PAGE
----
Patients typically present with several days of lower left quadrant abdominal pain, sometimes associated with fever, diarrhea, constipation, or tenesmus. The differential diagnosis includes neoplasia and colitis, including Crohn’s disease and ischemic and stercoral colitis. Evidence of complicated disease includes symptoms of obstruction or air or stool passage through the bladder or vagina that would suggest a fistula. Lower left quadrant tenderness is typically appreciated on examination. Sometimes, a palpable mass may be appreciated at this location. Blood tests usually show leukocytosis or an increase of C-reactive protein (CRP), although there are no pathognomonic values that accurately predict the presence of diverticulitis. The diagnosis is confirmed by a contrast-enhanced abdominopelvic CT scan. There are several classifications, and most of them are based on CT findings. Radiologic criteria for the diagnosis of an AUD are inflammation of the colic wall or pericolic fat without free air or abscesses. Unfortunately, there is no unanimity in the definition of AUD. Ultrasonography has also been described as a useful diagnostic alternative, although it has important limitations in detecting complicated diseases. Colonoscopy in the acute setting is contraindicated because of the high risk of complications.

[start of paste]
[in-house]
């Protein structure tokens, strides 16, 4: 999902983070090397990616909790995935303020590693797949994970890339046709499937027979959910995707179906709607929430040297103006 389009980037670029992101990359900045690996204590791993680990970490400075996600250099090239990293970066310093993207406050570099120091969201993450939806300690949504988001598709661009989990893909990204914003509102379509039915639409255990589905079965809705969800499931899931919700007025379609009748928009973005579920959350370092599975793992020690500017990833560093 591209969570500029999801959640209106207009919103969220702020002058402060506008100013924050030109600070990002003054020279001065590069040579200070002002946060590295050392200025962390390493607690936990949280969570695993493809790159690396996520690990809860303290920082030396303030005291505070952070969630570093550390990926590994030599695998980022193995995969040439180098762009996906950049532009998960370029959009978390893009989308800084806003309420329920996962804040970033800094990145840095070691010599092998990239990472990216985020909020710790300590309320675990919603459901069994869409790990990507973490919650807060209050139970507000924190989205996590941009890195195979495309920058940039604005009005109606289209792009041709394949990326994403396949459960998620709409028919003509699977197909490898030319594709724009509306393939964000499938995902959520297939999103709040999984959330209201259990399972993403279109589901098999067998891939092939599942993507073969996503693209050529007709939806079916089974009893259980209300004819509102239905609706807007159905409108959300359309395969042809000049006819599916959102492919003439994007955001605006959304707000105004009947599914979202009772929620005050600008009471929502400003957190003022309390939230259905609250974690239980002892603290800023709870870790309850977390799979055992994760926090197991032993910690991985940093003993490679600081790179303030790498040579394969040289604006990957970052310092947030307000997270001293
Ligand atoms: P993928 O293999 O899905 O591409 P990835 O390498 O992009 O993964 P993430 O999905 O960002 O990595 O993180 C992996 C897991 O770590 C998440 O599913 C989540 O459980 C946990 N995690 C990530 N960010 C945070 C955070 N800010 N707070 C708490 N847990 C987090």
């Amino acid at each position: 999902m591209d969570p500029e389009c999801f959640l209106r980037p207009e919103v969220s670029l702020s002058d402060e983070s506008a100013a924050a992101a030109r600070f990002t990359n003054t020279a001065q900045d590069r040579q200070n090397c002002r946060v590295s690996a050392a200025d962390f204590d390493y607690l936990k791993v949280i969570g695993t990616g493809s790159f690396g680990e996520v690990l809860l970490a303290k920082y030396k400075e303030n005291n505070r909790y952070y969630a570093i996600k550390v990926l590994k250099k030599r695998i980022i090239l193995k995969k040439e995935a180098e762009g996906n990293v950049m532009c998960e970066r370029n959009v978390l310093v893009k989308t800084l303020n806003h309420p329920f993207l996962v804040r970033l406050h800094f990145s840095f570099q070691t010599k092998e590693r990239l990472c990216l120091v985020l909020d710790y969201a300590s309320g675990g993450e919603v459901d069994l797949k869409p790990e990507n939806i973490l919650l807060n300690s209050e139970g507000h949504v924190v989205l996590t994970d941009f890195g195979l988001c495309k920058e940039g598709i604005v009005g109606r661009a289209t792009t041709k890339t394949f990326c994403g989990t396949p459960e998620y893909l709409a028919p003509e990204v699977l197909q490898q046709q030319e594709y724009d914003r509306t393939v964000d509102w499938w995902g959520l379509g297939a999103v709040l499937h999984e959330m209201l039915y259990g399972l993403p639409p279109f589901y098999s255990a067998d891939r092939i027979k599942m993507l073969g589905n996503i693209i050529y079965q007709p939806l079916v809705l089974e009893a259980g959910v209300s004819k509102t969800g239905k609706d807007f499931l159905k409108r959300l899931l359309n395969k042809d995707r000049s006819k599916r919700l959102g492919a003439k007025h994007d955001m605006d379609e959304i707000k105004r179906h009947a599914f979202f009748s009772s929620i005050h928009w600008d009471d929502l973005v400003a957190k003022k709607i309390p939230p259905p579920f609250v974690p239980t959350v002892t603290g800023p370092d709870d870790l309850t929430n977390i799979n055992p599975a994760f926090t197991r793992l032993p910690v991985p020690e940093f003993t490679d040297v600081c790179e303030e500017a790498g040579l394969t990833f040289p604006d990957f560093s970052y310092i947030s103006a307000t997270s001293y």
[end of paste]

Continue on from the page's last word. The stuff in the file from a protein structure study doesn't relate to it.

Current management of this common disease has evolved to increasingly conservative measures and minimally invasive surgical interventions, with patient selection driving decision-making. Outpatient treatment is typical for those with good overall health without severe comorbidities and who can reliably follow instructions and return to the hospital if needed. It is important to highlight that age per se is not a limit, but elderly patients are treated by in-hospital admission more commonly as they may not manifest some of the common findings as readily as younger patients. Other factors that suggest that inpatient management would be preferred include fever, tachycardia, and the inability to tolerate oral intake or the need for intravenous analgesics. Patients with significant immunosuppression are also frequently hospitalized. Most patients continue to be managed with antibiotics; however, selected patients with an overall low-risk presentation and a lack of leukocytosis or fever (and, by some recommendations, a normal CRP level) can be managed without antibiotics. Omission of antibiotics is not appropriate for patients with complicated disease, such as abscess or free air observed on CT. A recent meta-analysis proved that, in these selected cases, outpatient management without oral antibiotic therapy is safe and successful, with an overall failure rate of 4.3% with only 0.19% of patients who needed surgery or percutaneous drainage.7 These studies had some differences in definitions but generally included patients without high-risk factors such as older age, immunosuppression, severe comorbidities, fever, tachycardia, leukocytosis, and elevated CRP. Recent randomized controlled trials like AVOD,3 DIABOLO,4 DINAMO,6 and the one by Jaung et al5 demonstrated that treatment of AUD without antibiotics is safe in selected patients. Rates of urgent surgery or percutaneous drainage and readmission rates were similar in both groups. Rates of recurrence after this treatment without antibiotic therapy have also been studied in the DIABOLO4 and AVOD3 trials, without differences from those patients treated with antibiotics.